Technology and Cyber Risk Management

Publication type
Sound Business and Financial Practices
Foreign Bank Branches,
Foreign Insurance Branches,
Life Insurance and Fraternal Companies,
Property and Casualty Companies,
Trust and Loan Companies
Table of contents

A. Purpose and scope

This Guideline establishes OSFI’s expectations related to technology and cyber risk management. It is applicable to all federally regulated financial institutions (FRFIs), including foreign bank branches and foreign insurance company branches, to the extent it is consistent with applicable requirements and legal obligations related to their business in Canada.Foreign bank branches refers to foreign banks authorized to conduct business in Canada on a branch basis under Part XII.1 of the Bank Act. Foreign insurance company branches refers to foreign entities that are authorized to insure in Canada risks on a branch basis under Part XIII of the Insurance Companies Act. Expectations for branches are set out in Guideline E-4 on Foreign Entities Operating in Canada on a Branch Basis. These expectations aim to support FRFIs in developing greater resilience to technology and cyber risks.

There is no one-size-fits-all approach for managing technology and cyber risks given the unique risks and vulnerabilities that vary with a FRFIs’ size, the nature, scope, and complexity of its operations, and risk profile. This Guideline should be read, and implemented, from a risk-based perspective that allows FRFIs to compete effectively and take full advantage of digital innovation, while maintaining sound technology risk management.

A.1 DefinitionsInformed by definitions used by recognized standard-setting bodies. For technical terms used throughout this Guideline, FRFIs may employ definitions published by recognized standard-setting bodies.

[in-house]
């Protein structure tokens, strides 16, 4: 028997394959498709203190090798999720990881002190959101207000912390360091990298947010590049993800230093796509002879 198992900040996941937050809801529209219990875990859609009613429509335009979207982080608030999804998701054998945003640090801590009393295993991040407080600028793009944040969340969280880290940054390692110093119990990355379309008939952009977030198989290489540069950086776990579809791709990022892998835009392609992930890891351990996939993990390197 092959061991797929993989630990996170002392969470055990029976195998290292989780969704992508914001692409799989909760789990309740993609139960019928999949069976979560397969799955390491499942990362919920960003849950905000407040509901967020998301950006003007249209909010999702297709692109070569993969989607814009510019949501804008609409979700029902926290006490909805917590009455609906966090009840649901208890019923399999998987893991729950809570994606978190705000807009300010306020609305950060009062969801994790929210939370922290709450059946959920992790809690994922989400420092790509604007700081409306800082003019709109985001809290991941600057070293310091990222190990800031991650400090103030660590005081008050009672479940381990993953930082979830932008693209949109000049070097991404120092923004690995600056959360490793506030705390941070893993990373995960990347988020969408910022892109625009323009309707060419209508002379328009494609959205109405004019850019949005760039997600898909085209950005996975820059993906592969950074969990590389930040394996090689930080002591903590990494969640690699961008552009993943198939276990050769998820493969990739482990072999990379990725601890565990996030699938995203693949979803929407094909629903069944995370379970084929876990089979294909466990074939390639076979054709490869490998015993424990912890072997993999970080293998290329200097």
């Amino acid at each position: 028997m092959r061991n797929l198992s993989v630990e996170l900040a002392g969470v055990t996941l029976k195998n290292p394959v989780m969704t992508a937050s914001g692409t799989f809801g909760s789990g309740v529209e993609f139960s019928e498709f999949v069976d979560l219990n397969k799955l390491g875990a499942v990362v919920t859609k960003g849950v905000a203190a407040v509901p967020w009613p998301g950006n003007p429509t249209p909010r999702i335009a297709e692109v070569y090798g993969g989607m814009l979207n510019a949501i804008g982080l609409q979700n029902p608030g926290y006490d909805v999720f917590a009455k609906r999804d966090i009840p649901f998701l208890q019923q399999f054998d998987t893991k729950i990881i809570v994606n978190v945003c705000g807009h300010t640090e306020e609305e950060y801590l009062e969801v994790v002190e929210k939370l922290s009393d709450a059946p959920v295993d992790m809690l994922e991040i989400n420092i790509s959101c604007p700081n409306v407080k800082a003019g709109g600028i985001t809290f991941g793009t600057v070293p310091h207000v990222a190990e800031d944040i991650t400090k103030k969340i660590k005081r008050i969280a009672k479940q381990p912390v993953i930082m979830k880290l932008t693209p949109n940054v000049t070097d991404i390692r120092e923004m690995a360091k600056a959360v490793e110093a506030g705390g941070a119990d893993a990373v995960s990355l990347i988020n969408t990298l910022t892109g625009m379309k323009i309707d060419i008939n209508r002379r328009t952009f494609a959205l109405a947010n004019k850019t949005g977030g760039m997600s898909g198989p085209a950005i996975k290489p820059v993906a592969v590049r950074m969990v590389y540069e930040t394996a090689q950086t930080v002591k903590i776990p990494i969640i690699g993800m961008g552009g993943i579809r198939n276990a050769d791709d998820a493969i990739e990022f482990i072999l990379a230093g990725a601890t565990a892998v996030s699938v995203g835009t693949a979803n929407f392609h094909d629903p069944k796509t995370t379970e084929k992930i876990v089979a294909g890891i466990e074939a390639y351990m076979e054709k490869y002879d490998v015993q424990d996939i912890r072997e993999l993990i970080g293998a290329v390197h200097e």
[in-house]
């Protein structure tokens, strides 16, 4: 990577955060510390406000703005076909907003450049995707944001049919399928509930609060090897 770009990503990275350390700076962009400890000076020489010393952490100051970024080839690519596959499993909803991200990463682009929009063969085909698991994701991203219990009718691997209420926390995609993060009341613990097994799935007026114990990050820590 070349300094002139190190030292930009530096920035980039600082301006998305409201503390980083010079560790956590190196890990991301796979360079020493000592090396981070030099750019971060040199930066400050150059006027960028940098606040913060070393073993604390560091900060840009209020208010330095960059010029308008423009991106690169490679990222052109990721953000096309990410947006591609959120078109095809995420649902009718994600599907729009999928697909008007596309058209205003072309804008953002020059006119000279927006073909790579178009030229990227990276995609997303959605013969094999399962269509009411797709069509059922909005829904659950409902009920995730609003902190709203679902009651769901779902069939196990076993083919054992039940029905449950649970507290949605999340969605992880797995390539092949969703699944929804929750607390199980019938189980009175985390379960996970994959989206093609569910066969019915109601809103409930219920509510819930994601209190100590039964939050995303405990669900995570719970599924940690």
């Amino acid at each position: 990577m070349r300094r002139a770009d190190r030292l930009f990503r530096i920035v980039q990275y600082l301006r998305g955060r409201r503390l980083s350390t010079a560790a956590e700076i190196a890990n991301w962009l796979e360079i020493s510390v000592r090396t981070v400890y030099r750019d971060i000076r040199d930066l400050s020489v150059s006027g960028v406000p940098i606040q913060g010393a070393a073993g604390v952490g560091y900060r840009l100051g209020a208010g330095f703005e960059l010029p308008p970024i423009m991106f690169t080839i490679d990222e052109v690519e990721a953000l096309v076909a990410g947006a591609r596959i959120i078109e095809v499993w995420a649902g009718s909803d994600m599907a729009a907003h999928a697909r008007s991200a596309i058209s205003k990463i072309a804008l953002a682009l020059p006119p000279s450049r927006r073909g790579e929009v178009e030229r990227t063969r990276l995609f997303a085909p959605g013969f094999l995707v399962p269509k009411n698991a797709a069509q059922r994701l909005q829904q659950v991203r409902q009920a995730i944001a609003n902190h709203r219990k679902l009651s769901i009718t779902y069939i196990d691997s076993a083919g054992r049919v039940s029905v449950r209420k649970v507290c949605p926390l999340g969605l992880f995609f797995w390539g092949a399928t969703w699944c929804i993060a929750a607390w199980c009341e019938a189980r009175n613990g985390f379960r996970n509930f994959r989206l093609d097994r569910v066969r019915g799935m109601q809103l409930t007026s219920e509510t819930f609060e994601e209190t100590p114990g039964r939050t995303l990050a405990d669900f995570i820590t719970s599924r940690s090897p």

“Technology risk”, which includes “cyber risk”, refers to the risk arising from the inadequacy, disruption, destruction, failure, damage from unauthorised access, modifications, or malicious use of information technology assets, people or processes that enable and support business needs, and can result in financial loss and/or reputational damage.

A “Technology asset” is something tangible (e.g., hardware, infrastructure) or intangible (e.g., software, data, information) that needs protection and supports the provision of technology services.

“Technology” is broadly used in this Guideline to include “information technology” (IT), and “cyber” is broadly used to include “information security.”

A.2 Structure

This Guideline is organized into three domains. Each sets out key components of sound technology and cyber risk management.

  1. Governance and risk management – Sets OSFI’s expectations for the formal accountability, leadership, organizational structure and framework used to support risk management and oversight of technology and cyber security.
  2. Technology operations and resilience – Sets OSFI’s expectations for management and oversight of risks related to the design, implementation, management and recovery of technology assets and services.